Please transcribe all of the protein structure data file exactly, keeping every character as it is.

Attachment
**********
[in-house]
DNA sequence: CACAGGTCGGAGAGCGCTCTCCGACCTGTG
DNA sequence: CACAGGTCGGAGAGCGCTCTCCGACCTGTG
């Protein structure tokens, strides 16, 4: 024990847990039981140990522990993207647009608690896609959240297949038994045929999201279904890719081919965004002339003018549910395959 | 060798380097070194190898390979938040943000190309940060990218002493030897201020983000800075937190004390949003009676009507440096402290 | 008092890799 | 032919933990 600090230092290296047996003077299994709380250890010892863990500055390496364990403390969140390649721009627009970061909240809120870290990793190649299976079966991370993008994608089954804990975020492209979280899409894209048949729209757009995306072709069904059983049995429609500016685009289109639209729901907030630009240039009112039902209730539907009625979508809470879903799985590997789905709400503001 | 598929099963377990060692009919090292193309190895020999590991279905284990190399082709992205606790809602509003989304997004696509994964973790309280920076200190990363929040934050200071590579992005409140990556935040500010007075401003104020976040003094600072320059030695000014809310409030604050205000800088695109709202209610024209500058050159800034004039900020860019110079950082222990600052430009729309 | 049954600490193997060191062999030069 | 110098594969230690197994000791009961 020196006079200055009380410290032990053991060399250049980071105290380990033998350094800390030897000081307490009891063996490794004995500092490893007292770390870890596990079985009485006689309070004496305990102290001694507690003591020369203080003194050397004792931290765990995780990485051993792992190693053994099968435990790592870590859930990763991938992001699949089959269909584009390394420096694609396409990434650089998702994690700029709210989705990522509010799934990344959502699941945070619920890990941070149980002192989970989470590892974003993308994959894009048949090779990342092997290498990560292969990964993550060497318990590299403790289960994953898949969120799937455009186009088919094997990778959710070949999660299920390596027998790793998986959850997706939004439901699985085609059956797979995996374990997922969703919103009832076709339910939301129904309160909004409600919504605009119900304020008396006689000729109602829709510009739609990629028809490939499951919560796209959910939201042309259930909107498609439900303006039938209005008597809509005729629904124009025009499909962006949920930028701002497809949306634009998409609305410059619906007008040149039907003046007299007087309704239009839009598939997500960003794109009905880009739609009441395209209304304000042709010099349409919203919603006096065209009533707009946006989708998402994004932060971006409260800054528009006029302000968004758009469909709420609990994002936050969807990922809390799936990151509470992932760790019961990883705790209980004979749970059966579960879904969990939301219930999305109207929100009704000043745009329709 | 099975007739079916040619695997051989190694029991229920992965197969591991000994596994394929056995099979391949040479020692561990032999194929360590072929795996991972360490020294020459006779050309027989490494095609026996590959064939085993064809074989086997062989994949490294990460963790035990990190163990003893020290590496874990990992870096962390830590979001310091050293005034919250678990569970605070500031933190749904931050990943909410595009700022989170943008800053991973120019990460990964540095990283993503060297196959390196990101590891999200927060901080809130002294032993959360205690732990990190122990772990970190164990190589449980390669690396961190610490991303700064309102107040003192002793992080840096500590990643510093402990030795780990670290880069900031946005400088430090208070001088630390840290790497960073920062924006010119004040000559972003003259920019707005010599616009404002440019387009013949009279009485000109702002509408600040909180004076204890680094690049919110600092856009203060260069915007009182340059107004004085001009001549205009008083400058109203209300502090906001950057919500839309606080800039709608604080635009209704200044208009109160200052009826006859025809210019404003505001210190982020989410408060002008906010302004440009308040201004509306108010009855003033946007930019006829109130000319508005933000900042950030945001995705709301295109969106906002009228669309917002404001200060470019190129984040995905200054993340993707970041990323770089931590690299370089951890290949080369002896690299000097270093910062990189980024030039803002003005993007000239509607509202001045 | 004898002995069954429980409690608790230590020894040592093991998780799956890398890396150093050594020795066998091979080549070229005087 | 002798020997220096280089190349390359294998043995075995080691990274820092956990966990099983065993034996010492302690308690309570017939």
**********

[in-house]
DNA sequence: CACAGGTCGGAGAGCGCTCTCCGACCTGTG
DNA sequence: CACAGGTCGGAGAGCGCTCTCCGACCTGTG
């Protein structure tokens, strides 16, 4: 024990847990039981140990522990993207647009608690896609959240297949038994045929999201279904890719081919965004002339003018549910395959 | 060798380097070194190898390979938040943000190309940060990218002493030897201020983000800075937190004390949003009676009507440096402290 | 008092890799 | 032919933990 600090230092290296047996003077299994709380250890010892863990500055390496364990403390969140390649721009627009970061909240809120870290990793190649299976079966991370993008994608089954804990975020492209979280899409894209048949729209757009995306072709069904059983049995429609500016685009289109639209729901907030630009240039009112039902209730539907009625979508809470879903799985590997789905709400503001 | 598929099963377990060692009919090292193309190895020999590991279905284990190399082709992205606790809602509003989304997004696509994964973790309280920076200190990363929040934050200071590579992005409140990556935040500010007075401003104020976040003094600072320059030695000014809310409030604050205000800088695109709202209610024209500058050159800034004039900020860019110079950082222990600052430009729309 | 049954600490193997060191062999030069 | 110098594969230690197994000791009961 020196006079200055009380410290032990053991060399250049980071105290380990033998350094800390030897000081307490009891063996490794004995500092490893007292770390870890596990079985009485006689309070004496305990102290001694507690003591020369203080003194050397004792931290765990995780990485051993792992190693053994099968435990790592870590859930990763991938992001699949089959269909584009390394420096694609396409990434650089998702994690700029709210989705990522509010799934990344959502699941945070619920890990941070149980002192989970989470590892974003993308994959894009048949090779990342092997290498990560292969990964993550060497318990590299403790289960994953898949969120799937455009186009088919094997990778959710070949999660299920390596027998790793998986959850997706939004439901699985085609059956797979995996374990997922969703919103009832076709339910939301129904309160909004409600919504605009119900304020008396006689000729109602829709510009739609990629028809490939499951919560796209959910939201042309259930909107498609439900303006039938209005008597809509005729629904124009025009499909962006949920930028701002497809949306634009998409609305410059619906007008040149039907003046007299007087309704239009839009598939997500960003794109009905880009739609009441395209209304304000042709010099349409919203919603006096065209009533707009946006989708998402994004932060971006409260800054528009006029302000968004758009469909709420609990994002936050969807990922809390799936990151509470992932760790019961990883705790209980004979749970059966579960879904969990939301219930999305109207929100009704000043745009329709 | 099975007739079916040619695997051989190694029991229920992965197969591991000994596994394929056995099979391949040479020692561990032999194929360590072929795996991972360490020294020459006779050309027989490494095609026996590959064939085993064809074989086997062989994949490294990460963790035990990190163990003893020290590496874990990992870096962390830590979001310091050293005034919250678990569970605070500031933190749904931050990943909410595009700022989170943008800053991973120019990460990964540095990283993503060297196959390196990101590891999200927060901080809130002294032993959360205690732990990190122990772990970190164990190589449980390669690396961190610490991303700064309102107040003192002793992080840096500590990643510093402990030795780990670290880069900031946005400088430090208070001088630390840290790497960073920062924006010119004040000559972003003259920019707005010599616009404002440019387009013949009279009485000109702002509408600040909180004076204890680094690049919110600092856009203060260069915007009182340059107004004085001009001549205009008083400058109203209300502090906001950057919500839309606080800039709608604080635009209704200044208009109160200052009826006859025809210019404003505001210190982020989410408060002008906010302004440009308040201004509306108010009855003033946007930019006829109130000319508005933000900042950030945001995705709301295109969106906002009228669309917002404001200060470019190129984040995905200054993340993707970041990323770089931590690299370089951890290949080369002896690299000097270093910062990189980024030039803002003005993007000239509607509202001045 | 004898002995069954429980409690608790230590020894040592093991998780799956890398890396150093050594020795066998091979080549070229005087 | 002798020997220096280089190349390359294998043995075995080691990274820092956990966990099983065993034996010492302690308690309570017939």